DOF: No more business permit fee for clinics, offices of self-employed pros
MANILA, Philippines — The government has harmonized the taxes and other fees that self-employed professionals such as doctors, accountants, and lawyers, among others, pay to local government units (LGUs) to cut red tape.
In a statement on Tuesday, the Department of Finance (DOF) said Local Finance Circular (LFC) 1-2019 signed by Finance Secretary Carlos G. Dominguez III on June 12 was aimed at “ensuring a fair, uniform and proper implementation of tax laws and in line with ongoing efforts to streamline government transactions to further improve the ease of doing business.”
In particular, LFC 1-2019 exempted self-employed professionals from payment of business permit fees for their clinics and offices.
“While professionals still need to secure business permits from LGUs, such should be at no cost at all during the registration or renewal of the operation of their clinics or offices, given that such permits cannot regulate the practice of their profession. This is because regulations over the practice of professions are within the exclusive domain of the respective agencies or regulatory boards empowered by law to supervise and regulate professions,” the DOF explained.
“LGUs, however, may impose a local business tax on professionals if they are verified to be engaged in selling, trading or distributing goods of whatever kind or involved in trade and other business activities that do not constitute the practice of their professions In this case, the LGU can impose a business permit fee during the registration and renewal of the operation of the office or clinic of the concerned professional,” it added, citing LFC 1-2019.
Finance Undersecretary Antonette C. Tionko said LFC 1-2019 was issued following complaints lodged by self-employed professionals before the DOF, citing “improper imposition of local taxes, fees and other charges by LGUs.”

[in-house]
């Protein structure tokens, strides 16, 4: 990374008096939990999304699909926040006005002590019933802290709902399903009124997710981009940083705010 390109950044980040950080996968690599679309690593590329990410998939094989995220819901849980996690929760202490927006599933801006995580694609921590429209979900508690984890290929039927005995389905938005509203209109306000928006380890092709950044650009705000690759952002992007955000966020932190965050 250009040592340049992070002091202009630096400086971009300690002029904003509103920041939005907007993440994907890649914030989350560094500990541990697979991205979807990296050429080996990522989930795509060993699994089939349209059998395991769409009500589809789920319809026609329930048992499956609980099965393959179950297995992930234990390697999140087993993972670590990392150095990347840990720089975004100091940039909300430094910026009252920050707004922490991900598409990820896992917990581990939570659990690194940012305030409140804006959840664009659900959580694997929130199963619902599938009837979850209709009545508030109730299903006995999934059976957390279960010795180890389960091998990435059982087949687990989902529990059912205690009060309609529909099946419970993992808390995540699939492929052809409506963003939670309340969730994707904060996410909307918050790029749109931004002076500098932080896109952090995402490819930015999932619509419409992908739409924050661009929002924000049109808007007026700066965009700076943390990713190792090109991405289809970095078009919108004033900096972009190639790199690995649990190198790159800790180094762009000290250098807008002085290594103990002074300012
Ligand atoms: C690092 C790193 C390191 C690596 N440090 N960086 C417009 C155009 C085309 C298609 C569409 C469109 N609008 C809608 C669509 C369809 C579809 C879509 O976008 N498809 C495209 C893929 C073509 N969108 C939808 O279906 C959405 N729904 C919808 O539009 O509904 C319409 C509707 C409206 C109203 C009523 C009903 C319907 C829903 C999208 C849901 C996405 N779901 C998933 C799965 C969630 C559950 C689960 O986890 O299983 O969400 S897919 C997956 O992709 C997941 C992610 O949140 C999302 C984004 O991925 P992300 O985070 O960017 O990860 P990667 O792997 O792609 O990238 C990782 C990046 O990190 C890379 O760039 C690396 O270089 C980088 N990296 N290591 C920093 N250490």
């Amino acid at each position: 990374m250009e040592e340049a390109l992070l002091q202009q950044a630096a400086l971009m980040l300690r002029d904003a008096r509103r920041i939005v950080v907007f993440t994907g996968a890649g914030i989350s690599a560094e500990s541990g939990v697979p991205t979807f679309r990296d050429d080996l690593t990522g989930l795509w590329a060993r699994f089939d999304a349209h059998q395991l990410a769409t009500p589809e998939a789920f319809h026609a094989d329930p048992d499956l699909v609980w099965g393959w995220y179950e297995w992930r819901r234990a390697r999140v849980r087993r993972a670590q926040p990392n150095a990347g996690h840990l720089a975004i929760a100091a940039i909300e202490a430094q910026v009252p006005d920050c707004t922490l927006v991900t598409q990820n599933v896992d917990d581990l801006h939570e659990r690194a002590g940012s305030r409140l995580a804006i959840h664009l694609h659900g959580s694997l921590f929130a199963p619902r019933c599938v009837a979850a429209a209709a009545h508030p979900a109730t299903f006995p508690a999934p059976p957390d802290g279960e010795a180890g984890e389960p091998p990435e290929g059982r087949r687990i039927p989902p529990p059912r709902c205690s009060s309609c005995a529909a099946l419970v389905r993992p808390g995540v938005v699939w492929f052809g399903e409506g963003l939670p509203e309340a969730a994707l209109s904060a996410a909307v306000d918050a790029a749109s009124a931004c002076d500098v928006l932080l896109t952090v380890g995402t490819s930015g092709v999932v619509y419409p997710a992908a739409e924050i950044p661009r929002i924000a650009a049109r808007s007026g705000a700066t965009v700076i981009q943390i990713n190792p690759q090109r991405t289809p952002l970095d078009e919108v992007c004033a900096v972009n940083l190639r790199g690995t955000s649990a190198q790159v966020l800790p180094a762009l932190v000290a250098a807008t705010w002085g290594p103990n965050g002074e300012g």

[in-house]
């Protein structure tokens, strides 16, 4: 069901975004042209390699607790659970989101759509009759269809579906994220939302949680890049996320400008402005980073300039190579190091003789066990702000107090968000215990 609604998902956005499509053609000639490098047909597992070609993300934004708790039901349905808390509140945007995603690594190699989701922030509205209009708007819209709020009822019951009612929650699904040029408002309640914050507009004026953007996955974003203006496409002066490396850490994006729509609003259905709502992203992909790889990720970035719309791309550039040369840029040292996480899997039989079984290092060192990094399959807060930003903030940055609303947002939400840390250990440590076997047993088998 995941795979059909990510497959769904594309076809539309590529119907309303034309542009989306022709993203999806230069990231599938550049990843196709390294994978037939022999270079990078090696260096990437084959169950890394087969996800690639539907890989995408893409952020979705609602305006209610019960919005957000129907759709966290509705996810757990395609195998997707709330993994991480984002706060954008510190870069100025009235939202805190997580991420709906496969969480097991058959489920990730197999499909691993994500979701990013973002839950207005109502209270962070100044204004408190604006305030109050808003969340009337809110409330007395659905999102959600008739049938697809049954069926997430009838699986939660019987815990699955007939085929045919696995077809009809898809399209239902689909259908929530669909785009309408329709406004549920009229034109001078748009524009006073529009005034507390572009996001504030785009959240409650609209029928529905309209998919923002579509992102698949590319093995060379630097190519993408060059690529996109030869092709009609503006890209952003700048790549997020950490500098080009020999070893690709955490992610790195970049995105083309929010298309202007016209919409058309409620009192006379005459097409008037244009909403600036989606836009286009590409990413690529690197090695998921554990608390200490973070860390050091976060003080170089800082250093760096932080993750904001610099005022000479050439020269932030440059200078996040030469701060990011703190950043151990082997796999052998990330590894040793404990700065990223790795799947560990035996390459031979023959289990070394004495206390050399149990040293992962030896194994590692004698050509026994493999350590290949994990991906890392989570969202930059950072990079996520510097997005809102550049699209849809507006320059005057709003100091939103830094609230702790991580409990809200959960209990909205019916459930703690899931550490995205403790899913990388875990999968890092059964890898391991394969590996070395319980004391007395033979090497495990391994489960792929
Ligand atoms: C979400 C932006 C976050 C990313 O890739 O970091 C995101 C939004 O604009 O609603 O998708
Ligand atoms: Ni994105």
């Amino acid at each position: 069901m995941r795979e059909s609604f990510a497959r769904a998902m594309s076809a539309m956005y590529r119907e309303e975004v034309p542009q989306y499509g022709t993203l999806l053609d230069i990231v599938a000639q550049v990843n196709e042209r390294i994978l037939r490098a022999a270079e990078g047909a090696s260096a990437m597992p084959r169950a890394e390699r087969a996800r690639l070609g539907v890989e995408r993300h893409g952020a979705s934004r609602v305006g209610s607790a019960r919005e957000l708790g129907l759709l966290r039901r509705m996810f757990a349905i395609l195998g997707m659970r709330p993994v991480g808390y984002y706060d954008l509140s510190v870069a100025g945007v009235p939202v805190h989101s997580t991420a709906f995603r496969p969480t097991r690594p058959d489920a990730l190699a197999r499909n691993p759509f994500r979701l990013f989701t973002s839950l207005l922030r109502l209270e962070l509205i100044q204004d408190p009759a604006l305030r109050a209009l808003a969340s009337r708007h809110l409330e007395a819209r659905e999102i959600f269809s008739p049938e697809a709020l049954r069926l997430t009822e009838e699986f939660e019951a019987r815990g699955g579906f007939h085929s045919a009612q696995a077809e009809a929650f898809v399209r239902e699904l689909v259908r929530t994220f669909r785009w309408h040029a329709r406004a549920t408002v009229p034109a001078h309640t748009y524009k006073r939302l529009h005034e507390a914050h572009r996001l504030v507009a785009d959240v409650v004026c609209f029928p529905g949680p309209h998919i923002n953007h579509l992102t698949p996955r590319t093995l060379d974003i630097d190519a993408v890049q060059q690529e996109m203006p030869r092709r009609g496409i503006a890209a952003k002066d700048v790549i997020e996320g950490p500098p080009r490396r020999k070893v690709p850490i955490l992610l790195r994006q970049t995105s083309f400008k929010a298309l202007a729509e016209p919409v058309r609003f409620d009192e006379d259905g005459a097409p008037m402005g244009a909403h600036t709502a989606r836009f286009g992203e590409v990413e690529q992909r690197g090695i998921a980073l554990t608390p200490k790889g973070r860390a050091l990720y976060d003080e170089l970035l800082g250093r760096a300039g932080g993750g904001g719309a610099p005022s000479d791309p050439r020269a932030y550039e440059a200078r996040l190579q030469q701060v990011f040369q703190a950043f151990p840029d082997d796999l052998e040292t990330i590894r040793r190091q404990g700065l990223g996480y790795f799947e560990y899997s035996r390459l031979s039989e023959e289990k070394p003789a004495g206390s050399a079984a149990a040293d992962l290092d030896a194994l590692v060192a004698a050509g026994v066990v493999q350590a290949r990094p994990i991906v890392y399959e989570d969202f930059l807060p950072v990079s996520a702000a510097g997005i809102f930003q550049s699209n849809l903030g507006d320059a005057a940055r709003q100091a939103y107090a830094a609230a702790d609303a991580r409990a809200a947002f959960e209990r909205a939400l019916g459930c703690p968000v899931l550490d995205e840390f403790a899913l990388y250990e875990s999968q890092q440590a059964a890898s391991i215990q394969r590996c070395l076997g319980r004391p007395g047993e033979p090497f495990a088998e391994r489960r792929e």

Also, while LFC 1-2019 covered the professional tax imposed by LGUs on both private and government professionals, Tionko said that “professionals exclusively employed in the government shall be exempt from the payment of the professional tax unless he or she has been duly authorized to practice the profession outside of one’s official functions.”
As for the private sector, “an individual or corporation employing a person subject to the professional tax shall require payment by that person of the tax on his/her profession before employment and annually thereafter,” she said.
According to LFC 1-2019, LGU’s profession tax must “not exceed P300 or the rate provided under a duly enacted local ordinance, subject to adjustment not exceeding 10 percent every five years.”
In case of multiple practices of professions, LFC 1-2019 said: “A line of profession does not become exempt even if conducted with some other profession for which the professional tax has been paid. Thus, a lawyer who is also a certified public accountant (CPA) must pay the professional tax imposed on each profession, if he (or she) is to practice both professions.”
LFC 1-2019 also clarified that the community tax can only be slapped on individuals and corporations, and since they do not include general professional partnerships, these were exempt from such payments.
Under LFC 1-2019, the community tax will amount to “P5 plus P1 for every P1,000 of income from the exercise of profession, which in no case shall exceed P5,000.”
The circular likewise mandated that while “LGUs may impose and collect other applicable fees and charges (such as garbage fee, sanitary inspection fee, occupancy permit fee, etc.), the amount of which shall be reasonably commensurate to the cost of regulation or provision of service, as may be provided under a duly enacted local ordinance.”
The other fees must also not impose any service charge based on capital investments, gross sales, or receipts of the persons or businesses, according to LFC 1-2019.
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